Before the assailants opened fire at a holiday party in San Bernardino, Calif., on Dec. 3, killing 14 people and wounding 17 others, they left their 6-month-old baby with her grandmother.

Syed Rizwan Farook, 28, and Tashfeen Malik, 27, never returned. As a married couple, they formed an unusual profile among mass shooters in America. Women, acting alone or with an accomplice, are especially unlikely to go on shooting sprees.

Since 2003, 160 active shooters have killed 1,043 people and wounded 557 others in this country, according to an FBI analysis. Only six of the assailants were women.

Little research has been conducted on women who commit mass shootings. The sample size is tiny. A look at recent cases reveals one commonality: The attackers mostly targeted their places of work and education. Some were seeking revenge while others appeared to be suffering from mental illness.

To understand and stop gun violence, the FBI compiled information on every active shooter in the country from 2003 to 2013. The women here all used handguns:

• On April 23, 2001, Cathline Repunte, a school bus driver, 36, shot four people and killed one at the Laidlaw Transit Services maintenance yard in San Jose, Calif. Deputy District Attorney Lane J. Liroff called Repunte “a frustrated and angry woman,” but she never explained what prompted her to open fire on co-workers.

• On Jan. 30, 2006, Jennifer San Marco, 44, fatally shot six people in her former workplace, the Santa Barbara U.S. Postal Processing and Distribution Center in Goleta, Calif. As police rushed to the scene, she committed suicide before explaining her actions. Prior to the attack, a manager at a mental health clinic reported seeing Marco talking to herself. “Nobody knew where she came from or what she was doing here,” wrote a New York Times reporter. “People just knew there was something wrong.”

• On Feb. 8, 2008, Latina Williams, 23, fired six rounds into a second-floor classroom at Louisiana Technical College in Baton Rouge, La. Two people died in the gunfire. Williams didn’t explain her reasoning before reloading the gun and killing herself. Police at the time said she’d exhibited signs of paranoia. Williams’s mothers told authorities she had no idea what drove her daughter to kill.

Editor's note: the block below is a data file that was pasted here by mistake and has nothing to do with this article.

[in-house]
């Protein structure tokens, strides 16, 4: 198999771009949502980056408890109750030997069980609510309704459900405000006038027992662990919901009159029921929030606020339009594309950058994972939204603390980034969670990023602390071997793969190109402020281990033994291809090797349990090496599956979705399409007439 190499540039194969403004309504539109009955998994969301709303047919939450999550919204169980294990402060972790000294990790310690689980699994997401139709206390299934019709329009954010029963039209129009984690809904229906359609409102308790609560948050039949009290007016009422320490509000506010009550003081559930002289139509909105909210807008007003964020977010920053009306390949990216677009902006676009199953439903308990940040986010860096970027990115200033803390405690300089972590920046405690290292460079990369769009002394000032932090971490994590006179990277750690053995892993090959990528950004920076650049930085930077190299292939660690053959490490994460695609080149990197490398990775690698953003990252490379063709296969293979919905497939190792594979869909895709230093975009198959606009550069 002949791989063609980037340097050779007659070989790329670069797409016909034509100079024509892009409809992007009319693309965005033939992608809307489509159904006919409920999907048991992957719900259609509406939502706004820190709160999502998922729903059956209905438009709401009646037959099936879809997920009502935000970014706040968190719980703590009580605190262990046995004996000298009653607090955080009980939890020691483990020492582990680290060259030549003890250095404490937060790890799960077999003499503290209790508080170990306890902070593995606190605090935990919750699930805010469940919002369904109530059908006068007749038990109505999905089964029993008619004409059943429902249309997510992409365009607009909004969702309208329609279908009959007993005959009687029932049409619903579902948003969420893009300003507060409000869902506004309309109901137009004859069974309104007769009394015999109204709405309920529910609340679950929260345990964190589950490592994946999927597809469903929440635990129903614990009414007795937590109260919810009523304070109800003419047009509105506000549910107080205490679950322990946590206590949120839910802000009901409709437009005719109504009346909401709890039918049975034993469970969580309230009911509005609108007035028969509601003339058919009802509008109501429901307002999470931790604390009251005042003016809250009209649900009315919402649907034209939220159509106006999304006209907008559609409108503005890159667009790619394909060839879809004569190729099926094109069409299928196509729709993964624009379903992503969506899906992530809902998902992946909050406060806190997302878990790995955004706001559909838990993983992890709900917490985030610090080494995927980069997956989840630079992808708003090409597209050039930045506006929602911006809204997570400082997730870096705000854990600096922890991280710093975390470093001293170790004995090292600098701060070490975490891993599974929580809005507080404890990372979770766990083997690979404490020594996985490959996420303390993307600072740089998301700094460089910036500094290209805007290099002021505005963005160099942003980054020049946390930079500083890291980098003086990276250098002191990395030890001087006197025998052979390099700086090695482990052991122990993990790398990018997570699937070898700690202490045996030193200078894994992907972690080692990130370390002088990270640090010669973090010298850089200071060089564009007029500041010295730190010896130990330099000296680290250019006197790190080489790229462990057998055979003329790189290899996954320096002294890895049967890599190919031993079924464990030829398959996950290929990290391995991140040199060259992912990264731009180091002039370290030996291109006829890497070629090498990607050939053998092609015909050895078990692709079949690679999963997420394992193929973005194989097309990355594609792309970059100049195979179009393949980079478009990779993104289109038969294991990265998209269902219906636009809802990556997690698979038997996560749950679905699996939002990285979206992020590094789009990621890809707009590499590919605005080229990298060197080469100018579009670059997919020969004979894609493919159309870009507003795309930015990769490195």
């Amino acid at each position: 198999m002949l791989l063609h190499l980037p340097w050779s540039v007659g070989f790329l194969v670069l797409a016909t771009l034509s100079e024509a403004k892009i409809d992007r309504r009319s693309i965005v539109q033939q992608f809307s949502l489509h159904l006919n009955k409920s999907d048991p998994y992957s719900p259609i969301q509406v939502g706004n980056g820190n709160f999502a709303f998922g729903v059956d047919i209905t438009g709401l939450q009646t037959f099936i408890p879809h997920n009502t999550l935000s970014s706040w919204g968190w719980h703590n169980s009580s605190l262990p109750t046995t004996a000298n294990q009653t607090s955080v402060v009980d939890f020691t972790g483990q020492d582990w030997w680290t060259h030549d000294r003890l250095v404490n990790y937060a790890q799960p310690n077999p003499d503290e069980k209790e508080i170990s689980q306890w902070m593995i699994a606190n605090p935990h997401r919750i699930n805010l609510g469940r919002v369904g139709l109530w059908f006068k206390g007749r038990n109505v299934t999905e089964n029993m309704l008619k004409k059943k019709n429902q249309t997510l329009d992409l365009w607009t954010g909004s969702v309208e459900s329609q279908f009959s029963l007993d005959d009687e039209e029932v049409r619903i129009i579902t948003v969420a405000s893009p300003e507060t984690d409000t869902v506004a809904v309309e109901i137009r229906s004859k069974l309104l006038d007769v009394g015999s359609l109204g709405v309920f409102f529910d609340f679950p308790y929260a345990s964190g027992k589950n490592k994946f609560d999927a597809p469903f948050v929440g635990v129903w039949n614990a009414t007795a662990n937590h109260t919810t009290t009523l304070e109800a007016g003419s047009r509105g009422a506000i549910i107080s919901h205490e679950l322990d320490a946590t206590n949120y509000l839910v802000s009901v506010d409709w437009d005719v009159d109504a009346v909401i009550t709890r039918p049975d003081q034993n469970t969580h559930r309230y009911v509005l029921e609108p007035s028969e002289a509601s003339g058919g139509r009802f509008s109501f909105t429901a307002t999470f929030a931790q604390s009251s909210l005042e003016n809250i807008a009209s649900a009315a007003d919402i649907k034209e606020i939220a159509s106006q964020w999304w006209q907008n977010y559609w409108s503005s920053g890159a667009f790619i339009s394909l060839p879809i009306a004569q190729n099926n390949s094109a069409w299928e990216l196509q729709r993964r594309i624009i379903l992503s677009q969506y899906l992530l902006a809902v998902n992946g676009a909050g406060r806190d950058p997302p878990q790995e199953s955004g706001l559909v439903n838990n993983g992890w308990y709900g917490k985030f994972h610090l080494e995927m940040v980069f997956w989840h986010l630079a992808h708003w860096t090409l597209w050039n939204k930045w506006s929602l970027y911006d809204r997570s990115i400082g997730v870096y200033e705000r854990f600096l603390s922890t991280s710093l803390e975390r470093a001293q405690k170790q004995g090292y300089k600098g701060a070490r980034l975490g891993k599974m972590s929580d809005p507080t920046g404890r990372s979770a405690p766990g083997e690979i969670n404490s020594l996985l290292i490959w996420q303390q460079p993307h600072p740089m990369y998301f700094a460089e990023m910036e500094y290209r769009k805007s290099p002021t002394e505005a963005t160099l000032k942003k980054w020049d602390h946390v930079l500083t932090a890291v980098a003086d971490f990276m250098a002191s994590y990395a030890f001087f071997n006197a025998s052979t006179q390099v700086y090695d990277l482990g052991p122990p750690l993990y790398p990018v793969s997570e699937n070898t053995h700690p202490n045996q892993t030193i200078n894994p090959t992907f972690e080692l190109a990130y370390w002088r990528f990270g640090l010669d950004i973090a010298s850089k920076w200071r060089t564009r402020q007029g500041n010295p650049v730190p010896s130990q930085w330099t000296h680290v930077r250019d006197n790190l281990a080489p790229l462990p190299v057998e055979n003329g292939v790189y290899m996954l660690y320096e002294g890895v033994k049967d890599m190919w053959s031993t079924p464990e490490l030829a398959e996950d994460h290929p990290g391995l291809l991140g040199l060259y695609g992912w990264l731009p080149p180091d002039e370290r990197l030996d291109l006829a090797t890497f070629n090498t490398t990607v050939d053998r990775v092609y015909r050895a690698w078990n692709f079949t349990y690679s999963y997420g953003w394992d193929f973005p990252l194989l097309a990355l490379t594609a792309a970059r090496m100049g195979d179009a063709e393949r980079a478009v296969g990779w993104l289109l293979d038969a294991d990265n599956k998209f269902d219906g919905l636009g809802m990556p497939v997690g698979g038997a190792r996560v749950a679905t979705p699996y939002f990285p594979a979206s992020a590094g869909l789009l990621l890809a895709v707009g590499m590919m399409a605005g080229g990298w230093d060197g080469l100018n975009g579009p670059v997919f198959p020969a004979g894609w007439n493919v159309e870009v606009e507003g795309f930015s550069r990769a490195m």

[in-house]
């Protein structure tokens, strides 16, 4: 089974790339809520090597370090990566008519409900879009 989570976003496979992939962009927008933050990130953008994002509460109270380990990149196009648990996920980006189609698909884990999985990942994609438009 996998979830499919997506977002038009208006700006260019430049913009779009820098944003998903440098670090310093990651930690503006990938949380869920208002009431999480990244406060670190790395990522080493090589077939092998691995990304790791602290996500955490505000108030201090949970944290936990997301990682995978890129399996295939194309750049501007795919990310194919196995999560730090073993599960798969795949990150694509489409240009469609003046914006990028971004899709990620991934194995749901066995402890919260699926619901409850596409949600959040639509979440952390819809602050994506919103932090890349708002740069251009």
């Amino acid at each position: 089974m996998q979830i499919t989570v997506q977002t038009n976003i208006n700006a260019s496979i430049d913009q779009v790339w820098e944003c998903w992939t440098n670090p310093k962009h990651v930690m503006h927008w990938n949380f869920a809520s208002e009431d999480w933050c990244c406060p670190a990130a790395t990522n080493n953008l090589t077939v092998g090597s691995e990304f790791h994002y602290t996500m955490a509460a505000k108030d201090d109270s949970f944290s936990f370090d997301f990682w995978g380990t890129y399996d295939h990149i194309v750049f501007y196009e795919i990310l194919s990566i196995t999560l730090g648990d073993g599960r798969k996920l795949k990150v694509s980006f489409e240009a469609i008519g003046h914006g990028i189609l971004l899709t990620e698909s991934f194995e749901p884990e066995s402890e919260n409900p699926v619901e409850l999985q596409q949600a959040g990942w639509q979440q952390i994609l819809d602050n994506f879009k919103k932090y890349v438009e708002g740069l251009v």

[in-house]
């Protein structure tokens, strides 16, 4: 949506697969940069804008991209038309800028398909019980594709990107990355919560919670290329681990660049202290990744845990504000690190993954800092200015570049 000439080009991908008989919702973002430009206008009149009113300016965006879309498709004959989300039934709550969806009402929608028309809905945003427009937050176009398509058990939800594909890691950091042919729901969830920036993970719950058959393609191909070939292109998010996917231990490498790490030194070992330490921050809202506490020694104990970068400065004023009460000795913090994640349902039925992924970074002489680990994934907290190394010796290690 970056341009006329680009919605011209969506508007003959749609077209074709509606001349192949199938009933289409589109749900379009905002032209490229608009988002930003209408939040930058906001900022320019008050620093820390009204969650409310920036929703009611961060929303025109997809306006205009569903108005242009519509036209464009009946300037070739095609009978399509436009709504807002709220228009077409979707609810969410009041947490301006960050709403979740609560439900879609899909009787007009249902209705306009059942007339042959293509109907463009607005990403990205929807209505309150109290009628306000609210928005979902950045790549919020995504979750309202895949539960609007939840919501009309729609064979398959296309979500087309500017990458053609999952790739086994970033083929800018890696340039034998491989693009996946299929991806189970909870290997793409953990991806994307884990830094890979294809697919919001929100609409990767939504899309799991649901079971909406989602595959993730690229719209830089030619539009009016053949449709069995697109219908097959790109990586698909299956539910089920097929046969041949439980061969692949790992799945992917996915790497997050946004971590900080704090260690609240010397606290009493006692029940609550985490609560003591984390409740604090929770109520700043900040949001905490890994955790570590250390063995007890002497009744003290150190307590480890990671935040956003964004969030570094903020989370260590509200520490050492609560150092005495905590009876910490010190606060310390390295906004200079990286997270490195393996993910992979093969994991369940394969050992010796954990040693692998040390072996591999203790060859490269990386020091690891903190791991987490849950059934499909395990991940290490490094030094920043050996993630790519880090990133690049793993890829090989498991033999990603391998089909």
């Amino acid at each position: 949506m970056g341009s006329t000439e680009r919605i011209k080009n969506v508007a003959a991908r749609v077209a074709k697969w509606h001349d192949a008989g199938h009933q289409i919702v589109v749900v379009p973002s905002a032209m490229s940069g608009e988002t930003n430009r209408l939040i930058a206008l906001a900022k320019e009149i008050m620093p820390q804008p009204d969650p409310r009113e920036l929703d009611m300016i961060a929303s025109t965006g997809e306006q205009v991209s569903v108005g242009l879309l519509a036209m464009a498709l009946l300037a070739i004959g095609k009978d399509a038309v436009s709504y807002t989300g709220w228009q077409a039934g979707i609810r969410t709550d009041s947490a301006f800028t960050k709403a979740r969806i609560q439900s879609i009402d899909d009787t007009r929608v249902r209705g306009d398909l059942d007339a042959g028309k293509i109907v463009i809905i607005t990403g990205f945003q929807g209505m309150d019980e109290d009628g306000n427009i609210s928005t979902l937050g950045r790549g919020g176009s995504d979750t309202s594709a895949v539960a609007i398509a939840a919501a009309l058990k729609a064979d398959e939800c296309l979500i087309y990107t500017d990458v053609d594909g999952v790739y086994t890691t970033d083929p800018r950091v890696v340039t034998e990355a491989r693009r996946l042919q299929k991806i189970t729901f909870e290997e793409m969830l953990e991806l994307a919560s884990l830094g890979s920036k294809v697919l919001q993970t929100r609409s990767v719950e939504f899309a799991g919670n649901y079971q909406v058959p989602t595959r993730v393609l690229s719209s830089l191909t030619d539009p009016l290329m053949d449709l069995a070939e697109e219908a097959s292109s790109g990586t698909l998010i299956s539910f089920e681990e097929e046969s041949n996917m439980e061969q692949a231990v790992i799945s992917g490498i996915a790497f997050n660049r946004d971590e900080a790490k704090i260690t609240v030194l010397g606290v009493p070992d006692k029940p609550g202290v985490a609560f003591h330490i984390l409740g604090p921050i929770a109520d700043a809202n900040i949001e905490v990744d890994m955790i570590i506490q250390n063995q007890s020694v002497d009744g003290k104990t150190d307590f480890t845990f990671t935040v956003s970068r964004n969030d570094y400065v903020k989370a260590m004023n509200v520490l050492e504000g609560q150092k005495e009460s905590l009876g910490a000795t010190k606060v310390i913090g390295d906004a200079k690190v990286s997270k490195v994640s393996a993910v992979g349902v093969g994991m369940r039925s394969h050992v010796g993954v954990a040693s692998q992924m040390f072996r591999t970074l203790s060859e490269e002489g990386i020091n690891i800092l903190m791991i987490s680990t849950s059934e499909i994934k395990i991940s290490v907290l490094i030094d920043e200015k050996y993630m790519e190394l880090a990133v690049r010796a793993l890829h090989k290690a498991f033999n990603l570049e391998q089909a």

• On Feb. 12, 2010, Amy Bishop Anderson, 44, a neurobiologist, sat in a biology department meeting in the Shelby Center at the University of Alabama in Huntsville, Ala., for 30 minutes before she stood up and shot six people. Three died and three were wounded. Anderson, who surrendered to police, had a clear motive: She’d been denied tenure.

• On March 30, 2010, Arunya Rouch, 41, unleashed round after round into the parking lot of her former employer, a Publix Supermarket in Tarpon Springs, Fla., killing one person. She kept shooting as she walked into the store, passing customers on the way to her former boss’ office. Police arrived before she reached her destination, wounding Rouch in an exchange of gunfire. They learned that she’d just been fired.

• On Sept. 9, 2010, Yvonne Hiller, 43, was suspended from her job at the Kraft Foods Factory in Philadelphia and escorted out of the building after getting into a fight with her co-workers. She quickly returned to shoot the people she felt had disrespected her, killing two and wounding one. Hiller also fired at responding officers, who quickly apprehended her. “She believed they were spraying chemicals at her, saying things behind her back,” Philadelphia Homicide Capt. James Clark said.


Even more unusual than a woman on a shooting spree is a couple. Of the 160 active shooters in the FBI report, only two acted with anyone else.

Before Malik, Amanda Miller was the last women to fire into crowds with a romantic partner on U.S. soil. On June 8, 2014, Miller and her husband, Jared, both anti-government extremists, killed two police officers in a Las Vegas restaurant and then a man who tried to stop them in a Walmart. After police killed Jerad, Amanda committed suicide. Authorities said the couple identified with “militia and white supremacists” and believed law enforcement was the “oppressor.”

When it comes to motive differences between the genders, science offers sparse insight.

Male and female brains aren’t inherently different, studies show. Social conditioning, however, may draw more men to violence. Wrote Steven Pinker, a psychologist, cognitive scientist and author of “The Better Angels of Our Nature”: “Though the exact ratios vary, in every society, it is the males more than the females who play-fight, bully, fight for real, kill for real, rape, start wars and fight in wars.”

While insight into female mass shooters is limited, a study of female serial killers opens a window into what could be gender-specific motives: Women, the researchers found, are more likely to kill someone they know – or on behalf of someone they love. The weapon of choice is usually poison. Perhaps they’ve been personally wronged. Perhaps they’re after money. These killers often appear to be ordinary, non-threatening members of society until they strike.

Men are more likely to kill in response to a status threat or humiliation, another report suggests. An analysis of 263 cases in 29 countries of male-perpetrated mass murder found 86.9 percent of the crimes sprang from job loss, economic hardship or being bullied, according to researchers who studied the reported motives.

Malik’s husband worked for the county, police said, and sprayed gunfire at his employer’s event.

Then there’s the gender gap in weapon supply. Men are three times more likely than women to own guns, according to Gallup polls from 2007 to 2012.

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